I am 185cm tall and not so flexible. I sometimes have to sit for prolonged periods of time (~1 hour or more) on the floor to use a low table, e.g. to eat or use a computer. It typically hurts my legs and back. How can I sit ergonomically on the floor when using a low table?

  • Try doing yoga to improve your flexibility. Can you sit cross-legged on the floor for a few minutes without discomfort? You should be able to. May 25, 2015 at 16:50
  • @FaheemMitha Sitting cross-legged gives me upper pain and lower back. May 25, 2015 at 17:15
  • 1
    This may be related to loss of flexibility. The problem with this is that if parts of body don't flex properly, they can put additional stress on other parts of your body. It can be worse for taller people. I recommend trying out a yoga or pilates class. They are similar. The more difficult you find such a class, the more you need it. May 25, 2015 at 17:17

1 Answer 1


There are a few tricks which can make the cross-legged position comfortable:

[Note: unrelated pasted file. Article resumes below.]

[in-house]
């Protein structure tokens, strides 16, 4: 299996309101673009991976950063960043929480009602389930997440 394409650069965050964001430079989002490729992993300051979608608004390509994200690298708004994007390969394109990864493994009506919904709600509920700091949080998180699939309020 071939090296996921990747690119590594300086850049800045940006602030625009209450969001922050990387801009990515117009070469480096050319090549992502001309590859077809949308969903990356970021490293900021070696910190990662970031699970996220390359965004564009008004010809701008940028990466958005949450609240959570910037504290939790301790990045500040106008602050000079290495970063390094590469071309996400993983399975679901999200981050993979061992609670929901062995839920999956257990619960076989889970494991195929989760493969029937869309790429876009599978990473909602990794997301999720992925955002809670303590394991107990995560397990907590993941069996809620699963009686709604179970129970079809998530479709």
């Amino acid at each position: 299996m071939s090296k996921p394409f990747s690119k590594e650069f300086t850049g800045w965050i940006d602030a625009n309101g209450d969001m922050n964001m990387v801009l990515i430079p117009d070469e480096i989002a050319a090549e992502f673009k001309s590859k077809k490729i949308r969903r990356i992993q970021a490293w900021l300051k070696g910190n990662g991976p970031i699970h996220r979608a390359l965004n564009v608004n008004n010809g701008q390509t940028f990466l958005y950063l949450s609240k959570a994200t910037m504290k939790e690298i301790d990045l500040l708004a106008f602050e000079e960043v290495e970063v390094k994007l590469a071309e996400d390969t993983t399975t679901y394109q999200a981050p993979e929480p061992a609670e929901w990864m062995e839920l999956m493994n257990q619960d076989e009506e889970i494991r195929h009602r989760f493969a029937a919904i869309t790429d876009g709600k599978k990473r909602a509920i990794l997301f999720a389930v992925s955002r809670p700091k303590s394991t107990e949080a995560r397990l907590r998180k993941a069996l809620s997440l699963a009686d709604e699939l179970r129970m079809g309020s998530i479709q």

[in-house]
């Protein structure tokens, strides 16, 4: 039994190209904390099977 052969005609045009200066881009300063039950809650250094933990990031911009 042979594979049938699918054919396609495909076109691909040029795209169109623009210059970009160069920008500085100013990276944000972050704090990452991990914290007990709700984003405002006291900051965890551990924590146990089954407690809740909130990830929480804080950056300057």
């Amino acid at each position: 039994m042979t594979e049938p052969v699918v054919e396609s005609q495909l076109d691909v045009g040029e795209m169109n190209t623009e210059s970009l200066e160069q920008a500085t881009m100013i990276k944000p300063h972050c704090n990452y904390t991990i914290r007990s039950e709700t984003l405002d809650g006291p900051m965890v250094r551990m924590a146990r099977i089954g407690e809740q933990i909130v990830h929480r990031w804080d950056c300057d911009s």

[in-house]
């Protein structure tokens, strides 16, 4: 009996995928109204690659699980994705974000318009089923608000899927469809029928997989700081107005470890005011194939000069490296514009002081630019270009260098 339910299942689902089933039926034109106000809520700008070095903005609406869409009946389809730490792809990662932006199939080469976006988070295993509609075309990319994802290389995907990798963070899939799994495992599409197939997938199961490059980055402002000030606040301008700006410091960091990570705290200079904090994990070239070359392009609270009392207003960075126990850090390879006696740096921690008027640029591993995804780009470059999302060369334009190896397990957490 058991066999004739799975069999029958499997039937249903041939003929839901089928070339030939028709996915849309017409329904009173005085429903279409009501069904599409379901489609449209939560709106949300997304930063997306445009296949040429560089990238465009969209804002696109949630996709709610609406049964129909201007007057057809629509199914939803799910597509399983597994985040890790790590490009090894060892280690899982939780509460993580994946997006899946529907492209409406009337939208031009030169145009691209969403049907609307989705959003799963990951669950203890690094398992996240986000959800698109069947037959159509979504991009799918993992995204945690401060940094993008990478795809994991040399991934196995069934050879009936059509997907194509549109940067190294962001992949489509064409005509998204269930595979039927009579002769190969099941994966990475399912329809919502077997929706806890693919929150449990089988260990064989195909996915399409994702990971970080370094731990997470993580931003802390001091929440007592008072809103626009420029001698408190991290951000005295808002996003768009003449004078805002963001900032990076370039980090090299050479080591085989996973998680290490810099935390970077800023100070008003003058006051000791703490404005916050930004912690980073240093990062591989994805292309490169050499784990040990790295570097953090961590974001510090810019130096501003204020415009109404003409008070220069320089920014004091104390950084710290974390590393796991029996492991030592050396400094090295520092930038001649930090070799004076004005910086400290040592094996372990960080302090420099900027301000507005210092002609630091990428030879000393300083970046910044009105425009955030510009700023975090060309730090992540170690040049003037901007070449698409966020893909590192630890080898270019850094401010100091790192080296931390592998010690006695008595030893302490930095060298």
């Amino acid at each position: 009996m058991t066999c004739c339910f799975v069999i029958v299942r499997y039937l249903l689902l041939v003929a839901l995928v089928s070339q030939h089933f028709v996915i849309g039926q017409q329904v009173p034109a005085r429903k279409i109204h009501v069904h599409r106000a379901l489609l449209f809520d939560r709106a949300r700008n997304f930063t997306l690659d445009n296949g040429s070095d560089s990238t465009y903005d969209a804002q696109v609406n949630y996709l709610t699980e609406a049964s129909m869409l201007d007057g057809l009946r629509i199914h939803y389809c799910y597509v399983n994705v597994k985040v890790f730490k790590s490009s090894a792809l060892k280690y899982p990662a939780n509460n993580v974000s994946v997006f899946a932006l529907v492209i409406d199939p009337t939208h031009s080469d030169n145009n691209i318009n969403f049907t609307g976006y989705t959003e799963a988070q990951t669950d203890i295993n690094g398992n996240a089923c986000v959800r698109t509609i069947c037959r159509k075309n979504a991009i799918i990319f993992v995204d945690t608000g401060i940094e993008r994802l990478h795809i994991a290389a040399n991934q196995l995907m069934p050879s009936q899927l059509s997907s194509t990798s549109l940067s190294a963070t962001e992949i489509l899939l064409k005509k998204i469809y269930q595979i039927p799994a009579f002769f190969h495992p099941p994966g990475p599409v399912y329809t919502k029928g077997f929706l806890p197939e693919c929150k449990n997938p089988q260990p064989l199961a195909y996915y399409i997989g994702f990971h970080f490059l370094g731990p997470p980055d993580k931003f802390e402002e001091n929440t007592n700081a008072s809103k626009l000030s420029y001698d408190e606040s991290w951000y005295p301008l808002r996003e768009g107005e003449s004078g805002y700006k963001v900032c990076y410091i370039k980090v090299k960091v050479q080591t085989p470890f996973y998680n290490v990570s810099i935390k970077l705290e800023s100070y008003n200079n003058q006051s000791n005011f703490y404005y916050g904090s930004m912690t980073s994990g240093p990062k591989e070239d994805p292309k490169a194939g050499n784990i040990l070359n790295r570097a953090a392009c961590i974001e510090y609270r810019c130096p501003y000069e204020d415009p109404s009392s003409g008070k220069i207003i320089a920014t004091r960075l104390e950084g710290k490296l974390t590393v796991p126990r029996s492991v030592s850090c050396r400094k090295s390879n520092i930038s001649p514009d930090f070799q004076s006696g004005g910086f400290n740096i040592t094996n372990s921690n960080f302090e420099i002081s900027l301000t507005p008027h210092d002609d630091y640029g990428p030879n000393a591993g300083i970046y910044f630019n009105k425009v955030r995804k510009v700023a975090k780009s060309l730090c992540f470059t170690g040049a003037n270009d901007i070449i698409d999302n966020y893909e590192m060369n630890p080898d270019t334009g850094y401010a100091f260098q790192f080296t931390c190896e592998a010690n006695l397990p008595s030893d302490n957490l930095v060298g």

1. Sitting more "crossy" - if you are not flexible enough to align your heels one in front of another, cross your ankles or even cross your shins.
  2. Elevate the hips above your knees (by using a cushion, blanket or yoga-block)
  3. Support your knees (again using cushions or something similar).

These "tricks" come from yoga practitioners:

If you choose to sit cross-legged, it is important to have your knees level with or below your hips. If you are having difficulty maintaining an erect spine while sitting cross-legged, begin by sitting on the edge of a cushion, bolster, or rolled blanket. For additional support, place rolled blankets or bolsters under your knees. (You may find that with the knees supported, the inner groins relax and that when you take the supports away, your knees drop further easily.)

You can see this demonstration video

Apart from this, when you feel physical strain, a good idea is to make a break and stand up for a few minutes. This doesn't apply just to sitting on the floor, by the way, because sitting for a long time (regardless of the position) is connected with health risks and some experts recommend a break from sitting every 30 minutes.

I don't have references for this part: the pain you are feeling might be caused by low flexibility (especially in the hips), but also week abdominal and paravertebral muscles (both of which are important for a good, straight-back posture). Working on these issues over time might help, but, as with any exercise program, you need to be aware of your general health and whether you have any specific health issues, so that you can exercise safely.

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